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Have you seen Long-thorn kiawe (Prosopis juliflora)?
Hawaii Early Detection Network Priority Pest for Kauai


Long-thorn kiawe thorns
Thorns can be up to 4 inches long.

Long-thorn kiawe can grow like a shrub or a tree with pale-yellow cylinder shaped flower spikes and yellowish-brown seeds pods.
Long-thorn kiawe plant
Long-thorn kiawe leaves are larger than common kiawe.
Images: Forest & Kim Starr

Identification: Long-thorn kiawe can grow as a rambling shrub or tree ranging from 6' to 30' tall. The thorns are up to 4" long. It's pale yellow flowers are numerous and grow in cylinder-shaped spikes up to 4" long. Mature seed pods are flat, curved, yellowish brown and 3-8 inches long.
Impacts: The long-thorn kiawe thorns are able to pierce entirely through rubber slippers, boots, and car/truck tires. These thorns also have poison-tipped ends that can cause bruises and swelling. The long-thorn kiawe grows in dense thickets that crowd out native costal plants. It is capable of rendering large areas impassible, preventing beach access.
Dispersal Mechanism: Longthorn kiawe produces thousands of seeds per year, which are carried long distances by water. The trees easily resprout after damage.
Origin, Distribution, and Habitat: Long-thorn kiawe is native to Africa and was first noted in Hawai'i in 1978. The introduction history is unknown but it was possibly introduced for agriculture or accidentally. The current, known distribution of this pest is on Kaua'i, O'ahu, and Moloka'i. On Kaua'i, long-thorn kiawe invades beaches of Maha'ulepu, Mana, the Pacific Missle Range Facility, Waimea, and Kekaha. The preferred habitat is costal and dry. This plant can withstand drought and is somewhat tolerant of saltwater. Please report any new sightings of this pest!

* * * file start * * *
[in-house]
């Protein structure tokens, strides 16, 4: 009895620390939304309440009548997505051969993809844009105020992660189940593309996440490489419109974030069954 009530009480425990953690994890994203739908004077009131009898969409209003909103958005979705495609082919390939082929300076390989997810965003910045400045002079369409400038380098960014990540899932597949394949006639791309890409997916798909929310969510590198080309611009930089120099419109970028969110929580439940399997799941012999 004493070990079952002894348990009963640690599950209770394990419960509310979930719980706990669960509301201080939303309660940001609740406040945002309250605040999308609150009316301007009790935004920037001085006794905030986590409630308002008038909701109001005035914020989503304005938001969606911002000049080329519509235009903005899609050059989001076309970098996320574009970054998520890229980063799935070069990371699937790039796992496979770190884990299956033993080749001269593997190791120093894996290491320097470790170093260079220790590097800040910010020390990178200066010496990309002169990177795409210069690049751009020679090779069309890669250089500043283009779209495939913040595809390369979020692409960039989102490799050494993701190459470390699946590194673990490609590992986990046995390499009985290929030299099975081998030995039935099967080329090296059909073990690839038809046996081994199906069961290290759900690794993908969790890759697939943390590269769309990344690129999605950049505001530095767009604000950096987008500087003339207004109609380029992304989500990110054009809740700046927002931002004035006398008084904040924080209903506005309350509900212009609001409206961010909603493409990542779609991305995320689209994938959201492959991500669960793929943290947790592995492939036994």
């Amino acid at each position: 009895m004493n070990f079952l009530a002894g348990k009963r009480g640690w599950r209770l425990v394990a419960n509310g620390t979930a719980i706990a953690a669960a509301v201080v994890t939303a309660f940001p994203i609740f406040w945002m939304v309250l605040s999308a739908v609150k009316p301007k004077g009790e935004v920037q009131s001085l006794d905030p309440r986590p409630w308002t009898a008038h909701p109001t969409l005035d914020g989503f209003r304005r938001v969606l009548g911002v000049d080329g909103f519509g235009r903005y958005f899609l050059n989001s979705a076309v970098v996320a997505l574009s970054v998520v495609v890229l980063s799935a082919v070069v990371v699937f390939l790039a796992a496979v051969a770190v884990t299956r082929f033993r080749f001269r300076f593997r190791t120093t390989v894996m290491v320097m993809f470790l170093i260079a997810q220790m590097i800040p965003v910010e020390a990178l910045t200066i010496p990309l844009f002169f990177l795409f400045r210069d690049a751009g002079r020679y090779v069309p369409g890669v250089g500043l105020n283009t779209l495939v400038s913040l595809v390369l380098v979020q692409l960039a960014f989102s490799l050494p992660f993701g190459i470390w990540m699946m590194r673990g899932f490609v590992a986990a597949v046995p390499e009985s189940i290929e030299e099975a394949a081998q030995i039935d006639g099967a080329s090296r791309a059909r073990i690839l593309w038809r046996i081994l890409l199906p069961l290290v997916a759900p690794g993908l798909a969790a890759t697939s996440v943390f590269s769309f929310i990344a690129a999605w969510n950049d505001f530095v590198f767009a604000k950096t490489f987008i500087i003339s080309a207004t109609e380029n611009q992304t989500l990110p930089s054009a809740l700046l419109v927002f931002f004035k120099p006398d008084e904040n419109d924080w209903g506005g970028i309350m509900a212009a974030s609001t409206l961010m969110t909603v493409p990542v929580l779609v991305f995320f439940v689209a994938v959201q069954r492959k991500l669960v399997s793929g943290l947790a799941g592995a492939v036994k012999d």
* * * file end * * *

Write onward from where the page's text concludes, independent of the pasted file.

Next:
More information about this pest external link


Long-thorn kiawe look-alikes:


Bidens pilosa

Common kiawe has yellow to white flowers and smaller thorns than long-thorn kiawe.

Common kiawe (Prosopis pallida):
Common kiawe is common invasive plant throughout Hawai'i and can be confused with the long-thorn kiawe. Common kiawe always grows into an upright tree, unlike the rambling growth-form of long-thorn kiawe shrubs or trees. Common kiawe can also be distinguished by its absent thorns or smaller 1" thorns compared to the large 3"-4" thorns of the long-thorn kiawe.

Bidens pilosa
Last Updated: Monday January 30 2012. If you have any questions about the Hawaii Early Detection Network contact reportapest-maui@lists.hawaii.edu.
Funding and support for this project was made possible by the Hawai'i Invasive Species Council, the USDA Forest Service State and Private Forestry assistance, and University of Hawai'i-Pacific Cooperative Studies Unit.